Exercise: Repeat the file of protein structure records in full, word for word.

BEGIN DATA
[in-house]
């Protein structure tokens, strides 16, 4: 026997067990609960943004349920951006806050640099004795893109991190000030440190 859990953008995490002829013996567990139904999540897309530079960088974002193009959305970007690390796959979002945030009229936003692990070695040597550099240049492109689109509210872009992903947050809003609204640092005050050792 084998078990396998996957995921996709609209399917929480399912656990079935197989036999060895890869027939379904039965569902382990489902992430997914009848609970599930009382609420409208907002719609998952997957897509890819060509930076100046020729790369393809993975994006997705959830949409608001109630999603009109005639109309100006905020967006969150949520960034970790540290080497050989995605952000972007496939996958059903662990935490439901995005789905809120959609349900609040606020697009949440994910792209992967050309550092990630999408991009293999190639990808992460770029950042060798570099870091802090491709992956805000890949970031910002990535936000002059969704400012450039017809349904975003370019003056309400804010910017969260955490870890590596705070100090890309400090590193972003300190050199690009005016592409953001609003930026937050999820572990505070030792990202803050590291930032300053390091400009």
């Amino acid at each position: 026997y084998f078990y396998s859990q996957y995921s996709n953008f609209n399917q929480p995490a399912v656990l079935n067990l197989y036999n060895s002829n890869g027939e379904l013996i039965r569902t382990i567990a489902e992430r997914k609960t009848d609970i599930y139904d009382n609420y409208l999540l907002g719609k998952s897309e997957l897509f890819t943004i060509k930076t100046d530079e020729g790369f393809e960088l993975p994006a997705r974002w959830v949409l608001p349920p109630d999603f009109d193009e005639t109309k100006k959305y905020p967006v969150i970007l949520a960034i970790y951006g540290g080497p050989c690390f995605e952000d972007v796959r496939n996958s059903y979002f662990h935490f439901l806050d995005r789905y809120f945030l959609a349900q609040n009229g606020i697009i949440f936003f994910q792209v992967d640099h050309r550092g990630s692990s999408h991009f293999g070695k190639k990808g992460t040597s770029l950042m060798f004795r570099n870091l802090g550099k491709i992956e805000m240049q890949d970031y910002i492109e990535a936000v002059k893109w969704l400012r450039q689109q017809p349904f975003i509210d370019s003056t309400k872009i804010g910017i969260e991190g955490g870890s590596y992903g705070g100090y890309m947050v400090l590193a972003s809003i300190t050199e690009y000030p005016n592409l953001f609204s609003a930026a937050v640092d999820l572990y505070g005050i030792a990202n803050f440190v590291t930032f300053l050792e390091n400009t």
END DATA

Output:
[in-house]
């Protein structure tokens, strides 16, 4: 026997067990609960943004349920951006806050640099004795893109991190000030440190 859990953008995490002829013996567990139904999540897309530079960088974002193009959305970007690390796959979002945030009229936003692990070695040597550099240049492109689109509210872009992903947050809003609204640092005050050792 084998078990396998996957995921996709609209399917929480399912656990079935197989036999060895890869027939379904039965569902382990489902992430997914009848609970599930009382609420409208907002719609998952997957897509890819060509930076100046020729790369393809993975994006997705959830949409608001109630999603009109005639109309100006905020967006969150949520960034970790540290080497050989995605952000972007496939996958059903662990935490439901995005789905809120959609349900609040606020697009949440994910792209992967050309550092990630999408991009293999190639990808992460770029950042060798570099870091802090491709992956805000890949970031910002990535936000002059969704400012450039017809349904975003370019003056309400804010910017969260955490870890590596705070100090890309400090590193972003300190050199690009005016592409953001609003930026937050999820572990505070030792990202803050590291930032300053390091400009």
């Amino acid at each position: 026997y084998f078990y396998s859990q996957y995921s996709n953008f609209n399917q929480p995490a399912v656990l079935n067990l197989y036999n060895s002829n890869g027939e379904l013996i039965r569902t382990i567990a489902e992430r997914k609960t009848d609970i599930y139904d009382n609420y409208l999540l907002g719609k998952s897309e997957l897509f890819t943004i060509k930076t100046d530079e020729g790369f393809e960088l993975p994006a997705r974002w959830v949409l608001p349920p109630d999603f009109d193009e005639t109309k100006k959305y905020p967006v969150i970007l949520a960034i970790y951006g540290g080497p050989c690390f995605e952000d972007v796959r496939n996958s059903y979002f662990h935490f439901l806050d995005r789905y809120f945030l959609a349900q609040n009229g606020i697009i949440f936003f994910q792209v992967d640099h050309r550092g990630s692990s999408h991009f293999g070695k190639k990808g992460t040597s770029l950042m060798f004795r570099n870091l802090g550099k491709i992956e805000m240049q890949d970031y910002i492109e990535a936000v002059k893109w969704l400012r450039q689109q017809p349904f975003i509210d370019s003056t309400k872009i804010g910017i969260e991190g955490g870890s590596y992903g705070g100090y890309m947050v400090l590193a972003s809003i300190t050199e690009y000030p005016n592409l953001f609204s609003a930026a937050v640092d999820l572990y505070g005050i030792a990202n803050f440190v590291t930032f300053l050792e390091n400009t």